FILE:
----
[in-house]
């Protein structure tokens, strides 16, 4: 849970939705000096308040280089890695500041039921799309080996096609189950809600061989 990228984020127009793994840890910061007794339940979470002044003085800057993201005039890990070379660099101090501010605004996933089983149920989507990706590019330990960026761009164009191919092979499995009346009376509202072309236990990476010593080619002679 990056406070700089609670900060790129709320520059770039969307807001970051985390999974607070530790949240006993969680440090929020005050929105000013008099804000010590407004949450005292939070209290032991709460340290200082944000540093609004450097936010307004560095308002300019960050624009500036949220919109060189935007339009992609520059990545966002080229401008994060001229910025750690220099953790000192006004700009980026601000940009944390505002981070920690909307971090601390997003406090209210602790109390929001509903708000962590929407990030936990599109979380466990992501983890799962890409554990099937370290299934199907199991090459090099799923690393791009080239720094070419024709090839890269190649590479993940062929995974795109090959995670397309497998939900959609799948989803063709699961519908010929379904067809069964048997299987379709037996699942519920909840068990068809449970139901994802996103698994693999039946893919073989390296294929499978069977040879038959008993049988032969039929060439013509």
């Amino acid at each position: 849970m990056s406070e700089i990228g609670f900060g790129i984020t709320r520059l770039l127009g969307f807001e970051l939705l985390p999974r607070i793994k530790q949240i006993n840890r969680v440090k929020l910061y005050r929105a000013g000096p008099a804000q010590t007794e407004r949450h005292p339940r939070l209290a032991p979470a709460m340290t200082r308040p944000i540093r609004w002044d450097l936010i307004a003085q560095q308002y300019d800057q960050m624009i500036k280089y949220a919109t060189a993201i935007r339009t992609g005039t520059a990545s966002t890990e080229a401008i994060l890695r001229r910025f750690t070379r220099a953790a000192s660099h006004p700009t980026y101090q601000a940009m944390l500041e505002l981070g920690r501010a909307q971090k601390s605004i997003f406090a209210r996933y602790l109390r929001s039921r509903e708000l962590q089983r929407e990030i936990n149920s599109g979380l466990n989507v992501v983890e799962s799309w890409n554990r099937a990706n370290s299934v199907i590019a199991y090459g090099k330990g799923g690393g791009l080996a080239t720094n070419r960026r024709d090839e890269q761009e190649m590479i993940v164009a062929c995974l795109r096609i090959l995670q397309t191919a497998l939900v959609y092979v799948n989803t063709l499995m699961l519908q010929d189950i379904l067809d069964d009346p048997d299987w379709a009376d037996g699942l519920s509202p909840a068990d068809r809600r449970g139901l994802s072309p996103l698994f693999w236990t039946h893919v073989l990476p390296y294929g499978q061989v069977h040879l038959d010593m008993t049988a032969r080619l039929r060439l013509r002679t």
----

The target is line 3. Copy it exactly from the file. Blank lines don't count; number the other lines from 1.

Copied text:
């Amino acid at each position: 849970m990056s406070e700089i990228g609670f900060g790129i984020t709320r520059l770039l127009g969307f807001e970051l939705l985390p999974r607070i793994k530790q949240i006993n840890r969680v440090k929020l910061y005050r929105a000013g000096p008099a804000q010590t007794e407004r949450h005292p339940r939070l209290a032991p979470a709460m340290t200082r308040p944000i540093r609004w002044d450097l936010i307004a003085q560095q308002y300019d800057q960050m624009i500036k280089y949220a919109t060189a993201i935007r339009t992609g005039t520059a990545s966002t890990e080229a401008i994060l890695r001229r910025f750690t070379r220099a953790a000192s660099h006004p700009t980026y101090q601000a940009m944390l500041e505002l981070g920690r501010a909307q971090k601390s605004i997003f406090a209210r996933y602790l109390r929001s039921r509903e708000l962590q089983r929407e990030i936990n149920s599109g979380l466990n989507v992501v983890e799962s799309w890409n554990r099937a990706n370290s299934v199907i590019a199991y090459g090099k330990g799923g690393g791009l080996a080239t720094n070419r960026r024709d090839e890269q761009e190649m590479i993940v164009a062929c995974l795109r096609i090959l995670q397309t191919a497998l939900v959609y092979v799948n989803t063709l499995m699961l519908q010929d189950i379904l067809d069964d009346p048997d299987w379709a009376d037996g699942l519920s509202p909840a068990d068809r809600r449970g139901l994802s072309p996103l698994f693999w236990t039946h893919v073989l990476p390296y294929g499978q061989v069977h040879l038959d010593m008993t049988a032969r080619l039929r060439l013509r002679t």